outrageously readable.’ Fay WeldonWhen the beautiful Jessica Pruitt arrives in Venice to star in a film based on The Merchant of Venice, she is preoccupied: she has recently lost custody of her daughter, and as an older actress she is increasingly aware of the difficulty of landing leading roles. One day, as she wanders through an old Jewish ghetto, Jessica is magically transported to sixteenth century Venice where she finds herself the hero*ine of ‘Will’ Shakespeare’s play. Immediately attracted to the younger playwright, Jessica enters into an intensely passionate love affair that defies time and place. Reading group guide included.
Any Woman’s Blues, first published in 1990, is a tale of addiction and narcissism the twin obsessions of ourage. World famous folk singer Leila Sand emerged from the sixties and seventies with addictions to drugs and booze. Leila’s latest addiction is to a younger man who leaves her sexually ecstatic but emotionally bereft. The org*asmic frenzies trump the betrayals, so she keeps coming back for more. Eventually, Leila frees herself by learning the rules of love, the Twelve Steps, and the Key to Serenity in an odyssey that takes her from AA meetings to dens of sin, parties with ‘names’ worth dropping, and erotic gondola rides.
Narrated by Sarah, who in the year 2005 finds herself drawn into the tumultuous lives of her unconventional ancestors, Inventing Memory chronicles the lives of Sara’s forebears. She calls to memory her great grandmother Sarah, propelled by a Russian pogrom to America in 1906; her grandmother Salome, who cavorted with Henry Miller in prewar Paris; and finally her mother, Sally, a famous folk singer and emblem of the ’60s. Through the paradoxical nature of memory Sarah comes to understand and impart her own story. Inventing Memory is the story of all women on the verge of the 21st century and recalls the saga of the 20th century woman and her heroic struggle to be free. It is Erica Jong’s most ambitious, complex and satisfying novel yet. Visit Ms.
Fearless, exuberant, and passionate, Sappho is Erica Jong’s most unforgettable hero*ine. Sappho’s Leap is a journey back 2,600 years to inhabit the mind of the greatest love poet the world has ever known. At the age of fourteen, Sappho is seduced by the beautiful poet Alcaeus, plots with him to overthrow the dictator of their island, and is caught and married off to a repellent older man in hopes that matrimony will keep her out of trouble. Instead, it starts her off on a series of amorous adventures with both men and women, taking her from Delphi to Egypt, and even to the Land of the Amazons and the shadowy realm of Hades. Erica Jong always our keenest eyed chronicler of the wonders and vagaries of sex and love has found the perfect subject for a witty and sensuous tale of a passionate woman ahead of her time. A generation of readers who have been moved to laughter and recognition by Jong’s hero*ines will be enchanted anew by her re creation of the immortal poet.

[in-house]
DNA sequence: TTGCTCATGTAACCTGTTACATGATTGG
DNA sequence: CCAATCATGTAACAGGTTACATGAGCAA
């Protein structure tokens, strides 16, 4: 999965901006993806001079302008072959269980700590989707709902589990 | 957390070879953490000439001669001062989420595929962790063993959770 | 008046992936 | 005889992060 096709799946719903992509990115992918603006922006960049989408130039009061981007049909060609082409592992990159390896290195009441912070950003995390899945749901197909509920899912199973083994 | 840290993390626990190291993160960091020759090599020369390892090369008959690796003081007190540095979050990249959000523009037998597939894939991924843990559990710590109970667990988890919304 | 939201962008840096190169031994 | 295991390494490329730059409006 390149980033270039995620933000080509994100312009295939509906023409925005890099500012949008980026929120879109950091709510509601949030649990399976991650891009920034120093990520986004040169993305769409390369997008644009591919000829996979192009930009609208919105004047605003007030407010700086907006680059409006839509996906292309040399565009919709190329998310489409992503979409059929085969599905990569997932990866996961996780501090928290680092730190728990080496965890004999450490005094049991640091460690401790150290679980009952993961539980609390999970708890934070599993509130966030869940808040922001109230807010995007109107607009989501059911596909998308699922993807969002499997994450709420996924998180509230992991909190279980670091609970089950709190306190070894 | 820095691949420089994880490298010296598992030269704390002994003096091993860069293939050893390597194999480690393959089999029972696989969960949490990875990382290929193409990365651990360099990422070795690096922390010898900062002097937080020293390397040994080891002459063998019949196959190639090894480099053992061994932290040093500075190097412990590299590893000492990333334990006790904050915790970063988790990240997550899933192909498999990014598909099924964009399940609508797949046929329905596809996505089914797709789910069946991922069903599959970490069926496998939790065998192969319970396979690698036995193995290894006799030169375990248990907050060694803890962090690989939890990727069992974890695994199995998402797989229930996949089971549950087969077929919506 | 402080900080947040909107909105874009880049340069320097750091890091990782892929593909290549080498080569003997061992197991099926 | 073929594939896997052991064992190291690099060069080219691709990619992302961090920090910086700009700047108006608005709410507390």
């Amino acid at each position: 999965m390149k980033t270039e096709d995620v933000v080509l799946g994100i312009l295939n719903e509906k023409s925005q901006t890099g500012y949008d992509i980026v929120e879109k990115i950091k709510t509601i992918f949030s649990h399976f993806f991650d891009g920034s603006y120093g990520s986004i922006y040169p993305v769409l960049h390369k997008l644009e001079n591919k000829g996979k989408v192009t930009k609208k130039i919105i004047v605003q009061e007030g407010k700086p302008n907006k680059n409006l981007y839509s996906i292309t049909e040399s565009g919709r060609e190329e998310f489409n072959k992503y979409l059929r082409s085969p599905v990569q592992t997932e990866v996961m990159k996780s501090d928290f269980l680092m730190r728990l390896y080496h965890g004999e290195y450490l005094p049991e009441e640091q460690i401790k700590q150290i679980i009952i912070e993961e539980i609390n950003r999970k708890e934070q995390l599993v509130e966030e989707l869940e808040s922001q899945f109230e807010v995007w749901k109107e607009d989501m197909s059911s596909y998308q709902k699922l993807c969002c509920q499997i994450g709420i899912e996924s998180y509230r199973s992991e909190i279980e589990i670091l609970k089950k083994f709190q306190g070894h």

An essential collection of poetry the best of her creative body of work by the internationally celebrated and bestselling author of Fear of Flying and Any Woman’s Blues.
Love Comes First is Erica Jong’s long awaited return to her poetic roots! Here is Erica Jong s first book of all new poems in more than a decade. Known and beloved for Fear of Flying and her many other books of fiction, nonfiction and poetry, Jong expounds on the most eternal, universal topic of all: love. Using brilliant imagery and intense metaphorical insights to paint vivid pictures of love, and all that comes with it the heights of elation, the depths of sorrow she covers every inch of the spectrum with her vibrant and insightful words. Perfect for wedding showers, lovers of all ages, and Valentine s Day, Jong s trademark trailblazing style and remarkable ability to bridge the gap between literary and popular poetry makes Love Comes First an instant classic. Discover or discover yet again the brilliance of Erica Jong.